As professor Walter Kaiser Jr. wrote, “Biblical archaeology has greatly enhanced the study of the biblical texts and their history” (The Old Testament Documents: Are They Reliable and Relevant? 2001, p. 97). He also stated: “The facts, from whatever source, when fully known have consistently provided uncanny confirmation for the details of Old Testament persons, peoples and places by means of the artifactual, stratigraphical and epigraphic remains [and] evidence uncovered” (ibid., p. 108).

Much of the Old Testament came under heavy assault from the guns of the anti-inspiration scholars when the winds of doubt swept through the 19th century. Speaking of this time and its effects, archaeologist Kenneth Kitchen wrote: “Time and again in Old Testament studies, we are told that ‘history knows of no such person’ as, say, Abraham or Moses, or … the battles of Genesis 14, for example. However such phrases are totally misleading. They simply cover the ignorance not of ‘history’ personified but of the person making this claim” (The Bible in Its World: The Bible and Archaeology Today, 1978, p. 48)

Dr. Kitchen’s statement shows that the historicity of Old Testament personalities and their worlds cannot be buried. It is important to note that scholars at one time doubted the existence of empires, of entire populations and of many of the Bible’s central characters. In the face of a growing mountain of evidence, skeptics have many times been forced to recant their earlier claims.

Evidence supports biblical accounts of the patriarchs.

For example, some critical scholars have questioned the existence of the patriarchs—Abraham, Isaac and Jacob. They rejected the biblical view because no clear archaeological evidence was known to exist.

Yet the biblical documents describe Abraham and his world in considerable detail. The specific customs of this society as described in Genesis 15-16 are, in fact, attested to in tablets found at Nuzi, near the city of Asshur in Assyria. The documents “pertain to matters such as inheritance and property rights, slavery, adoption, and the like” (Eugene Merrill, Kingdom of Priests, 1996, pp. 38-39).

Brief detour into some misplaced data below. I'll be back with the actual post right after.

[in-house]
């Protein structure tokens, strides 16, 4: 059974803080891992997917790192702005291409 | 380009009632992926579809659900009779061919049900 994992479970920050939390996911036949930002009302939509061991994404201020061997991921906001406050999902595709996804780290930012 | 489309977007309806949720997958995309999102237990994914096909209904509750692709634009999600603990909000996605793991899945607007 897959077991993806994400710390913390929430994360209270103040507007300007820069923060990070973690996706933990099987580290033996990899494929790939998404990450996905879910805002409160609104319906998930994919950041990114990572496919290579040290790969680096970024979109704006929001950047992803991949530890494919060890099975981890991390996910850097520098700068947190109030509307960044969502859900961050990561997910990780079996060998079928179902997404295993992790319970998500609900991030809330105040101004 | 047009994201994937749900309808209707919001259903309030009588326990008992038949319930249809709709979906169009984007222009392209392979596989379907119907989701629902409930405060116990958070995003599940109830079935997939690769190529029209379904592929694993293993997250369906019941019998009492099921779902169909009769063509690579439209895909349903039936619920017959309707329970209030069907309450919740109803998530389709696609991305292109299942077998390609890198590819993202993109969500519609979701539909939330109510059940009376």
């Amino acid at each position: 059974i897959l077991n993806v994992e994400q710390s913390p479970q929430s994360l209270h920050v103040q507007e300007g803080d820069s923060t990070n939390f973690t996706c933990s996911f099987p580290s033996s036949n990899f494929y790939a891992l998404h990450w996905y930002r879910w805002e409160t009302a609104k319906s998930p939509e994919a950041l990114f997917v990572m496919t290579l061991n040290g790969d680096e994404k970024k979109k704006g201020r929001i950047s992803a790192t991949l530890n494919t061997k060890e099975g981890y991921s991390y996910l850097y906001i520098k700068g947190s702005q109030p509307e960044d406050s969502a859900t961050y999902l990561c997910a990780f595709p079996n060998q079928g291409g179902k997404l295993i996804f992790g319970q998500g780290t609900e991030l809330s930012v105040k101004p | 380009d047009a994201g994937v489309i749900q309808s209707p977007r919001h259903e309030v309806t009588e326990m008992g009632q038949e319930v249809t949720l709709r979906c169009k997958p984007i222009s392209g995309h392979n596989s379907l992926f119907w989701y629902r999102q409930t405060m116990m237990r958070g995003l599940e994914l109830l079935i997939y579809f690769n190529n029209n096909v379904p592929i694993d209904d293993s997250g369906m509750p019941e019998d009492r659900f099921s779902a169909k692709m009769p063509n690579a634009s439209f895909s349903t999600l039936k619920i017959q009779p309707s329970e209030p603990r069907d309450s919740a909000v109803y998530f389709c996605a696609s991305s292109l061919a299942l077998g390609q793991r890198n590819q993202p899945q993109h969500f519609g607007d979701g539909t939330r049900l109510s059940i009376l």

Some scholars once claimed that the unusual events described in these two chapters of Genesis, such as the episode of Abraham fathering a child for his wife Sarah by her handmaiden, Hagar, were fabricated. The same scholars had to back down when the Nuzi tablets demonstrated that such surrogate practices were commonplace in the culture of that time when a woman was infertile.

Similarly, Genesis 37:28 tells us that Joseph’s brothers sold him as a slave for 20 shekels of silver. Clay tablets discovered in the region dating to the 18th and 19th centuries B.C., the time in which Joseph lived, show that the going price for slaves at the time was indeed 20 shekels.

By later centuries, however, the price of slaves had increased greatly. In the eighth century B.C., it had risen to 50 to 60 shekels. By the fifth to fourth centuries B.C., the price was 90 to 120 shekels (Kenneth Kitchen, “The Patriarchal Age: Myth or History?” Biblical Archaeology Review, March-April 1995, p. 52).

Had a Jewish scribe dreamed up the story of Joseph in the sixth century B.C., as many biblical critics argue, why wasn’t Joseph’s price given as 90 to 120 shekels? If the story was fabricated more than a thousand years after it supposedly happened, how did the author know the selling price of a slave a thousand years earlier? The obvious answer is that the Genesis story is an accurate account of contemporary events.

What about the Exodus?

Many skeptical scholars and archaeologists have disputed the biblical record of the Israelites’ Exodus from Egypt because no confirmed physical evidence outside of the Bible has been found to bear witness to these events. They believe that these stories were invented many centuries later.